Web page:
632 citations

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07 May 2001TL;DR: This paper treats various aspects that are needed to solve shape matching problems: choosing the precise problem, selecting the properties of the similarity measure that are necessary for the problem, choosing the specific similarity measure, and constructing the algorithm to compute the similarity.

Abstract: Shape matching is an important ingredient in shape retrieval, recognition and classification, alignment and registration, and approximation and simplification. This paper treats various aspects that are needed to solve shape matching problems: choosing the precise problem, selecting the properties of the similarity measure that are needed for the problem, choosing the specific similarity measure, and constructing the algorithm to compute the similarity. The focus is on methods that lie close to the field of computational geometry.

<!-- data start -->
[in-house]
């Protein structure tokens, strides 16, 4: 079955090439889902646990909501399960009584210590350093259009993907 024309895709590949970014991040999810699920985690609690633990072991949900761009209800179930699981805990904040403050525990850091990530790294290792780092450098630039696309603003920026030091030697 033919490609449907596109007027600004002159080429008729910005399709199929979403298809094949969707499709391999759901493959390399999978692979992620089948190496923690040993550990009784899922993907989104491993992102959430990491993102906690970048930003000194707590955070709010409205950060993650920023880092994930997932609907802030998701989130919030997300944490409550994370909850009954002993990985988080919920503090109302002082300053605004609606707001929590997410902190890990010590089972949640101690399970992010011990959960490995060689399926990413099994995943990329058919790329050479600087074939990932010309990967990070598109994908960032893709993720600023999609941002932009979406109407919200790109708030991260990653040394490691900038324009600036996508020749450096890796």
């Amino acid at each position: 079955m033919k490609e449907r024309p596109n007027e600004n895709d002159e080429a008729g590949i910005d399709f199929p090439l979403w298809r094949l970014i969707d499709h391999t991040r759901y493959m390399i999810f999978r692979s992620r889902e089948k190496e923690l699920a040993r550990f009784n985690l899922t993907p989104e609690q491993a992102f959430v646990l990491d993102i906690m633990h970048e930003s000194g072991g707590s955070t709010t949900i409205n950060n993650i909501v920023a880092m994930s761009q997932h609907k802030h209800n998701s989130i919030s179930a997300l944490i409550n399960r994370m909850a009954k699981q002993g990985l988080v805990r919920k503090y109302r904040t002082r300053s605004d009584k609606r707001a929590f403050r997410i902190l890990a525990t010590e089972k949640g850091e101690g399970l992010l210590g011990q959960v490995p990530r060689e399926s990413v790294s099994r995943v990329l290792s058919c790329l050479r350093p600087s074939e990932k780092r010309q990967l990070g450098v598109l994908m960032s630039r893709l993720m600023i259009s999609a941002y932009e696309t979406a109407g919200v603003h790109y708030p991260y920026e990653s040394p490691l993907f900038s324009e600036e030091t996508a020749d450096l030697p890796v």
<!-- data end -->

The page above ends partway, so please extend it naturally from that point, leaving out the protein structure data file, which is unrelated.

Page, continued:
486 citations

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TL;DR: A wide range of applications of parametric searching and other techniques to numerous problems in geometric optimization, including facility location, proximity problems, statistical estimators and metrology, placement and intersection of polygons and polyhedra, and ray shooting and other query-type problems.

Abstract: We review the recent progress in the design of efficient algorithms for various problems in geometric optimization. We present several techniques used to attack these problems, such as parametric searching, geometric alternatives to parametric searching, prune-and-search techniques for linear programming and related problems, and LP-type problems and their efficient solution. We then describe a wide range of applications of these and other techniques to numerous problems in geometric optimization, including facility location, proximity problems, statistical estimators and metrology, placement and intersection of polygons and polyhedra, and ray shooting and other query-type problems.

299 citations